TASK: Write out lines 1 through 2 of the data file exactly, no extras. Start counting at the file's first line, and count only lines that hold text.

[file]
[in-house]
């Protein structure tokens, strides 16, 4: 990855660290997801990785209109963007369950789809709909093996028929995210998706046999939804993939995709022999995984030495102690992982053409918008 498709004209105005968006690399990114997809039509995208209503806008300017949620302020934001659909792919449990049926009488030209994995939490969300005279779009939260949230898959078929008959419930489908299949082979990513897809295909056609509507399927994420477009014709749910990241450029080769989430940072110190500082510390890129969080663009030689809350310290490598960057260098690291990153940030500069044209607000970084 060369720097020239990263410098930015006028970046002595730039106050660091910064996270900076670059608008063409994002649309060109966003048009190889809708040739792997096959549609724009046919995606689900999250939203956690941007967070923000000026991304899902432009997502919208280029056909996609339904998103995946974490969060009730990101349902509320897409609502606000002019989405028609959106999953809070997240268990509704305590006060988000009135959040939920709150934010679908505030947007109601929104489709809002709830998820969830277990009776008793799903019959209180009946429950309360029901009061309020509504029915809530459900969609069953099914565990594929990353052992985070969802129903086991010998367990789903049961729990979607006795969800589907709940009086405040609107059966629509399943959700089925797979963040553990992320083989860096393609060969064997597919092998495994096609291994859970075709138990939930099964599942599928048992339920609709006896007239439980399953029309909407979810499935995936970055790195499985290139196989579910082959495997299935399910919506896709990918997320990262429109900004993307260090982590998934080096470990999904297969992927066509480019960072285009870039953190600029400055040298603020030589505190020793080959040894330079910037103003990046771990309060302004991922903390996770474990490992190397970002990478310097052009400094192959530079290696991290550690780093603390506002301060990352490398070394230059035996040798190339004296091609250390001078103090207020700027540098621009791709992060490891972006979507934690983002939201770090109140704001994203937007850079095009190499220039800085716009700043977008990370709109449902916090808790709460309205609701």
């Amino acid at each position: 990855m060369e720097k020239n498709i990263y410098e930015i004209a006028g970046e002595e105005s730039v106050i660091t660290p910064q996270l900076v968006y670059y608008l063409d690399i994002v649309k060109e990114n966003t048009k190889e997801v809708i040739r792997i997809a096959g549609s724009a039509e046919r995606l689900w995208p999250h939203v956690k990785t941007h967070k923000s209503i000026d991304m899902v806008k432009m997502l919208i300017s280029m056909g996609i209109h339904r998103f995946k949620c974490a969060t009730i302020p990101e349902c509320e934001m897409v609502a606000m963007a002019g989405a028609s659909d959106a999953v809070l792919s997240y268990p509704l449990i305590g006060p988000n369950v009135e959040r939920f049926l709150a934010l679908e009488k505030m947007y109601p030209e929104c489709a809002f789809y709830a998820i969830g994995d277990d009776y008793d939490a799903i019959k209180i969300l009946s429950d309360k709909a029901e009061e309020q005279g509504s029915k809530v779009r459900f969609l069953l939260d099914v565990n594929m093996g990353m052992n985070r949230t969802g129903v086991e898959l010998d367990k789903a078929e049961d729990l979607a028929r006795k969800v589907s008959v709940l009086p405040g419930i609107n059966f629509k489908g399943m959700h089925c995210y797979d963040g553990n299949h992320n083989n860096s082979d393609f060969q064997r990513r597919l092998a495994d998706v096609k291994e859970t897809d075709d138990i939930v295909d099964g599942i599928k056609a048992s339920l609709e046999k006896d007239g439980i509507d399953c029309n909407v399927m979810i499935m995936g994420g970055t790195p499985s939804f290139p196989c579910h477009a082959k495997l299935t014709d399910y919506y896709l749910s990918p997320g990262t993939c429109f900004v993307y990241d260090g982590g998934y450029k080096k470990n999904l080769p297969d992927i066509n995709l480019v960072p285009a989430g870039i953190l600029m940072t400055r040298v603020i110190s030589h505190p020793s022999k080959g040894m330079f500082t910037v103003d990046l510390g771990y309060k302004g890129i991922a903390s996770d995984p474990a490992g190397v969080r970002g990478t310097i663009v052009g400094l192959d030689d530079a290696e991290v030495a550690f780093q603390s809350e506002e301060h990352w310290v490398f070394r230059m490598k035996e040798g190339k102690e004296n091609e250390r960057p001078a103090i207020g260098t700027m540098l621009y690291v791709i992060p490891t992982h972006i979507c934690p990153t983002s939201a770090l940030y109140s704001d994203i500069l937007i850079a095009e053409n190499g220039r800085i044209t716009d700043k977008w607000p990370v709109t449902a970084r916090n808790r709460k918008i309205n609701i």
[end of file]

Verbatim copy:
[in-house]
């Protein structure tokens, strides 16, 4: 990855660290997801990785209109963007369950789809709909093996028929995210998706046999939804993939995709022999995984030495102690992982053409918008 498709004209105005968006690399990114997809039509995208209503806008300017949620302020934001659909792919449990049926009488030209994995939490969300005279779009939260949230898959078929008959419930489908299949082979990513897809295909056609509507399927994420477009014709749910990241450029080769989430940072110190500082510390890129969080663009030689809350310290490598960057260098690291990153940030500069044209607000970084 060369720097020239990263410098930015006028970046002595730039106050660091910064996270900076670059608008063409994002649309060109966003048009190889809708040739792997096959549609724009046919995606689900999250939203956690941007967070923000000026991304899902432009997502919208280029056909996609339904998103995946974490969060009730990101349902509320897409609502606000002019989405028609959106999953809070997240268990509704305590006060988000009135959040939920709150934010679908505030947007109601929104489709809002709830998820969830277990009776008793799903019959209180009946429950309360029901009061309020509504029915809530459900969609069953099914565990594929990353052992985070969802129903086991010998367990789903049961729990979607006795969800589907709940009086405040609107059966629509399943959700089925797979963040553990992320083989860096393609060969064997597919092998495994096609291994859970075709138990939930099964599942599928048992339920609709006896007239439980399953029309909407979810499935995936970055790195499985290139196989579910082959495997299935399910919506896709990918997320990262429109900004993307260090982590998934080096470990999904297969992927066509480019960072285009870039953190600029400055040298603020030589505190020793080959040894330079910037103003990046771990309060302004991922903390996770474990490992190397970002990478310097052009400094192959530079290696991290550690780093603390506002301060990352490398070394230059035996040798190339004296091609250390001078103090207020700027540098621009791709992060490891972006979507934690983002939201770090109140704001994203937007850079095009190499220039800085716009700043977008990370709109449902916090808790709460309205609701």